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A History of the World in Seven Cheap Things: A Guide to Capitalism, Nature, and the Future of the Planet (Paperback)
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Nature, money, work, care, food, energy, and lives: these are the seven things that have made our world and will shape its future. In making these things cheap, modern commerce has transformed, governed, and devastated Earth. In A History of the World in Seven Cheap Things, Raj Patel and Jason W. Moore present a new approach to analyzing today’s planetary emergencies. Bringing the latest ecological research together with histories of colonialism, indigenous struggles, slave revolts, and other rebellions and uprisings, Patel and Moore demonstrate that throughout history, crises have always prompted fresh strategies to make the world cheap and safe for capitalism. At a time of crisis in all seven cheap things, innovative and systemic thinking is urgently required. This book proposes a radical new way of understanding—and reclaiming—the planet in the turbulent twenty-first century.
About the Author
Raj Patel is an award-winning writer, activist, and academic. He is Research Professor in the Lyndon B. Johnson School of Public Affairs at the University of Texas, Austin and Senior Research Associate at the Unit for the Humanities at Rhodes University. He is the author of Stuffed and Starved: The Hidden Battle for the World Food System and The Value of Nothing: How to Reshape Market Society and Redefine Democracy.
Jason W. Moore teaches world history and world-ecology at Binghamton University and is coordinator of the World-Ecology Research Network. He is the author of several books, including Capitalism in the Web of Life: Ecology and the Accumulation of Capital, and numerous award-winning essays in environmental history, political economy, and social theory.
"Any good dialectical analysis lives or dies by its synthesis, and Patel and Moore’s is spot on. Particularly, the concept of cheap lives stands out as a novel way to tie the important threads of critical thought on capitalism’s history into a coherent tapestry of how it persists, as well as a way to comprehend and resist capitalism in 2017."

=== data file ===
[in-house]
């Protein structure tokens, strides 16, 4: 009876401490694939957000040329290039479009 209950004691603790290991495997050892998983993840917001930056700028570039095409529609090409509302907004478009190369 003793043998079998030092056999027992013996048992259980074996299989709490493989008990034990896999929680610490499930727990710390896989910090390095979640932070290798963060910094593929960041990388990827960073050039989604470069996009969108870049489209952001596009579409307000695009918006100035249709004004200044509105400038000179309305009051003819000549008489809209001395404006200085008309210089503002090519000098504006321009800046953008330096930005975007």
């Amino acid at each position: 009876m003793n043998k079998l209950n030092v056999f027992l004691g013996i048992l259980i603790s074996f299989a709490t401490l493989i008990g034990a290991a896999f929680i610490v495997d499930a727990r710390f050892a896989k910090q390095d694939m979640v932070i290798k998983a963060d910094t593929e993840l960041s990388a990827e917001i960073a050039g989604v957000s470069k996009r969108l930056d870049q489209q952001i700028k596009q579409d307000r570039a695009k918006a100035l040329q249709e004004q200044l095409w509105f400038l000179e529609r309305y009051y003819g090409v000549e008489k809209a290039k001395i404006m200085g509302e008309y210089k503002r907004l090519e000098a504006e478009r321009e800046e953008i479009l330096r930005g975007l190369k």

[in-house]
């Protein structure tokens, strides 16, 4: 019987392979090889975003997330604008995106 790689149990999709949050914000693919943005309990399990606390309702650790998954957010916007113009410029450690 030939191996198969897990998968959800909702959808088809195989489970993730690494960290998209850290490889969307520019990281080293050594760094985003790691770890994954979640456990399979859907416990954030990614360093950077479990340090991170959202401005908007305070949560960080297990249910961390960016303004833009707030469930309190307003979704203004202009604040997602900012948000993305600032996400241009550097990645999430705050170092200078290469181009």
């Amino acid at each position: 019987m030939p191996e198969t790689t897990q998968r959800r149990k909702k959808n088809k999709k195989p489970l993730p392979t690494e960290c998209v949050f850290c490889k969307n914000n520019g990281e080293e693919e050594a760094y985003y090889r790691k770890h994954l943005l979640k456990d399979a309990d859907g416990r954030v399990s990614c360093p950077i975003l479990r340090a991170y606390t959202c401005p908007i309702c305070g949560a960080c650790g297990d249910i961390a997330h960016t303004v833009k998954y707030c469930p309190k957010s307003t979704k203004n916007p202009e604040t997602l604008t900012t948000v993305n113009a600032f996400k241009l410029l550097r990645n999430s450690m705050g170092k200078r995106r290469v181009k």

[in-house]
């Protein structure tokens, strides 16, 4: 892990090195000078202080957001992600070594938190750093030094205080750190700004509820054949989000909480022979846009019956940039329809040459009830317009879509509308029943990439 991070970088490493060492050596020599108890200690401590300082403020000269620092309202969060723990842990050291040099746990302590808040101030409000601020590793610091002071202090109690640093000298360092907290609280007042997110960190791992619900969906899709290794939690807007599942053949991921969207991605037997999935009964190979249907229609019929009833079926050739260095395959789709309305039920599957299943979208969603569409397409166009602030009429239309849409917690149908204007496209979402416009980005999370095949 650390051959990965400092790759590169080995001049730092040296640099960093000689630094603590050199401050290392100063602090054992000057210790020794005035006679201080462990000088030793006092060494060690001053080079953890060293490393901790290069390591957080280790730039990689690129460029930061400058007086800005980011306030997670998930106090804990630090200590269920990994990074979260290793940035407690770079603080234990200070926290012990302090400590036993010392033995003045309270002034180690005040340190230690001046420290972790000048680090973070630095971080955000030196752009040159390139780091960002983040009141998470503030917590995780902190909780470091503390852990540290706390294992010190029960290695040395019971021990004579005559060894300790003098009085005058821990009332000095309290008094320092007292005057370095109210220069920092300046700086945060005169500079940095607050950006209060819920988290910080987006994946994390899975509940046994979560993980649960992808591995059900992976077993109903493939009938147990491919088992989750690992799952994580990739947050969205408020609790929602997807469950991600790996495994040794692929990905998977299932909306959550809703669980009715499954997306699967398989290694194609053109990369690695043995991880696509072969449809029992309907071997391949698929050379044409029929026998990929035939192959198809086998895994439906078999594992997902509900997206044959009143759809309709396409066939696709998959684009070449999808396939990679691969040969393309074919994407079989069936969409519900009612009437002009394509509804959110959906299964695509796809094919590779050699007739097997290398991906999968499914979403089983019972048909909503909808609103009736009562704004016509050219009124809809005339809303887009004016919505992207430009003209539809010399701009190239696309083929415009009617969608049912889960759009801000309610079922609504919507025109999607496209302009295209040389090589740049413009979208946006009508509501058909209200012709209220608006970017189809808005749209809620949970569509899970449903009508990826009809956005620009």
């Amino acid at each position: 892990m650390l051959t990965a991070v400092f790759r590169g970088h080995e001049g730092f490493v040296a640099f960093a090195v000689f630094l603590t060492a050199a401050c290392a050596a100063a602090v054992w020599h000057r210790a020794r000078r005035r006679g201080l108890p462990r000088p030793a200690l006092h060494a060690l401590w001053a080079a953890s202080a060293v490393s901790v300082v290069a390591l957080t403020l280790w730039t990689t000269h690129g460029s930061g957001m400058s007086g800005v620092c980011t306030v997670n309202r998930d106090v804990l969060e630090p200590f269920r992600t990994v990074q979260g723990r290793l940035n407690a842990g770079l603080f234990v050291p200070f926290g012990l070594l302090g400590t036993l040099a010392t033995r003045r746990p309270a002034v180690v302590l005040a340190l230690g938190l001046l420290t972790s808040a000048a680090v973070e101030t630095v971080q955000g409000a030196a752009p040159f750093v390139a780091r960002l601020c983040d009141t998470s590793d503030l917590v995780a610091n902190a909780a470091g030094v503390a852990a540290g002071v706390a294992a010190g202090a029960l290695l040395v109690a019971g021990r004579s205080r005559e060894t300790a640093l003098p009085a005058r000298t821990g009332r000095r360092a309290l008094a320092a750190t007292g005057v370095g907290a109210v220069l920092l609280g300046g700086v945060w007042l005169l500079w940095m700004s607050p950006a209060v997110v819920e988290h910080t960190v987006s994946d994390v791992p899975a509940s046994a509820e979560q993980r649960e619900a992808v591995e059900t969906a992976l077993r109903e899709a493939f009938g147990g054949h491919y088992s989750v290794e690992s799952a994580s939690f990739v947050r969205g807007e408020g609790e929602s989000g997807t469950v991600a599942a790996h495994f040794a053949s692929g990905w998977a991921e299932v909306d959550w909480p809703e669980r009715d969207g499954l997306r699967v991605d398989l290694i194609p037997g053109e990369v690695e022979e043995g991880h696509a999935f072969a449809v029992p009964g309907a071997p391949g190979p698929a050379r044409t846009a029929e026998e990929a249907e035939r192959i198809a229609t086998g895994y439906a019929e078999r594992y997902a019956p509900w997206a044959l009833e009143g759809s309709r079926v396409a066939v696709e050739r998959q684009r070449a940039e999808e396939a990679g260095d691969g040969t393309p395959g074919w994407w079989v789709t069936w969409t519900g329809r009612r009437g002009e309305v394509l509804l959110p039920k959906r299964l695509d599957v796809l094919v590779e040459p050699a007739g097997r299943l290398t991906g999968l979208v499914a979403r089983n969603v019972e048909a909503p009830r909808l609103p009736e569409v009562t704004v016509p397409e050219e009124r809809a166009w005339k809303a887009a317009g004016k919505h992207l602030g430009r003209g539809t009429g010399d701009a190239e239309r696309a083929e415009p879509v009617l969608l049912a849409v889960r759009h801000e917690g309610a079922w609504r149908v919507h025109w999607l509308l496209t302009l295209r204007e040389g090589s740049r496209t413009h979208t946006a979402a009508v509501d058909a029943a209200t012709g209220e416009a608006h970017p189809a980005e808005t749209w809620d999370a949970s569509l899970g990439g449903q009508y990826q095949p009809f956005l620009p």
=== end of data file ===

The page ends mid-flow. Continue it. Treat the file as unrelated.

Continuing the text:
— Los Angeles Review of Books
"Sweeping erudition, and an impressive ability to synthesize disparate elements.”
— The Guardian
“An informed, sometimes acute, polemic against capitalism's half-millennium of colonial exploitation."
"An intriguing approach to analyzing today’s planetary emergencies. . . . Nicely blends ecological research with broad stroke history to demonstrate how humans have invented strategies to make the world safe for capitalism.”
— Library Journal
“A History of the World in Seven Cheap Things is not only essential for understanding how capitalism puts a price on everything but a pleasure to read as well. Despite their considerable scholarly credentials (there are 56 pages of references), they write in a breezy and often witty style. For eco-socialists trying to reach a broader audience, this book should be read as a style guide."
"Offers a way of imagining, if not completely grasping, what it means to be fully human. The authors help us see what it is to be material in a world of ideas, and to be cultural in a world of matter."
— Journal of World History
"Recommended Weekend Reading"
— Food Politics
"A History of the World in Seven Cheap Things is a fascinating and informative work that reveals the role economics played in driving our species to the precipice of ecological disaster. . . . This book would be a valuable read for undergraduates, graduate students and scholars, as well as general audiences. Patel and Moore have captured very succinctly how divergent areas of human life have brought us the world we inhabit, and offer a fresh perspective on intersectionality, that encourages readers to think deeply."
— Journal of Agricultural and Environmental Ethics
"A provocative and highly readable guide to the early centuries of capitalism."
"Compelling and capacious. . . . At seemingly every turn, Seven Cheap Things gestures to a potentially broader discourse that should embolden readers and scholars to view networks of exchange in new—and even ‘revolutionary’—ways."
— CENHS Blog
"A History of the World in Seven Cheap Things offers us a powerful . . . critical analysis and a glimpse of what the world might become."
— Social Policy Magazine